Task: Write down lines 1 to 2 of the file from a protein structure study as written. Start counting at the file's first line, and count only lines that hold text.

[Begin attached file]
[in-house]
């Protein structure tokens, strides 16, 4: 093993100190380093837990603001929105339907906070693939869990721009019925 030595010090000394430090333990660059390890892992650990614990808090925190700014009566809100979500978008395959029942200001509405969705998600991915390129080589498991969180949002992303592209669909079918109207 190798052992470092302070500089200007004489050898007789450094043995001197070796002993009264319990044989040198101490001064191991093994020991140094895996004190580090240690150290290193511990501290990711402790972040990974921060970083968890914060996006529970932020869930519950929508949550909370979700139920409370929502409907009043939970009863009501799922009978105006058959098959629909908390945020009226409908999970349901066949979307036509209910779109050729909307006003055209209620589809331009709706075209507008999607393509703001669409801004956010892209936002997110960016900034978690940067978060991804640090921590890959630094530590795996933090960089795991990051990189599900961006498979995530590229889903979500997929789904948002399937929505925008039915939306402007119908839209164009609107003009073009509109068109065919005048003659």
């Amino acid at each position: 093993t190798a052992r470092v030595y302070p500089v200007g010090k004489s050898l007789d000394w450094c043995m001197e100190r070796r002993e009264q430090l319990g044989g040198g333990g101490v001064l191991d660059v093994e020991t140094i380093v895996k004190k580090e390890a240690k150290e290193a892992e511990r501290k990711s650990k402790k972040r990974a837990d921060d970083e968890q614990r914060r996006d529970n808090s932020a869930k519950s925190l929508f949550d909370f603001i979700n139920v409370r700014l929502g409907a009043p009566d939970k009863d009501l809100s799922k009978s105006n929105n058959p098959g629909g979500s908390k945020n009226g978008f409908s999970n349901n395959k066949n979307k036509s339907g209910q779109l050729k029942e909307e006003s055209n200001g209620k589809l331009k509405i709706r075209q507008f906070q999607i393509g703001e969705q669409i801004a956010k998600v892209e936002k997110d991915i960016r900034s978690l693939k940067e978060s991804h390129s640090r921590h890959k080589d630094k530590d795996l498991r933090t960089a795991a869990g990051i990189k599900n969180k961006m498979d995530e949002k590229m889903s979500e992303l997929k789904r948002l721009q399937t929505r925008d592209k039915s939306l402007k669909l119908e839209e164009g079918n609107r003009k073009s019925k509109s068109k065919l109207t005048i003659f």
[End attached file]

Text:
[in-house]
């Protein structure tokens, strides 16, 4: 093993100190380093837990603001929105339907906070693939869990721009019925 030595010090000394430090333990660059390890892992650990614990808090925190700014009566809100979500978008395959029942200001509405969705998600991915390129080589498991969180949002992303592209669909079918109207 190798052992470092302070500089200007004489050898007789450094043995001197070796002993009264319990044989040198101490001064191991093994020991140094895996004190580090240690150290290193511990501290990711402790972040990974921060970083968890914060996006529970932020869930519950929508949550909370979700139920409370929502409907009043939970009863009501799922009978105006058959098959629909908390945020009226409908999970349901066949979307036509209910779109050729909307006003055209209620589809331009709706075209507008999607393509703001669409801004956010892209936002997110960016900034978690940067978060991804640090921590890959630094530590795996933090960089795991990051990189599900961006498979995530590229889903979500997929789904948002399937929505925008039915939306402007119908839209164009609107003009073009509109068109065919005048003659």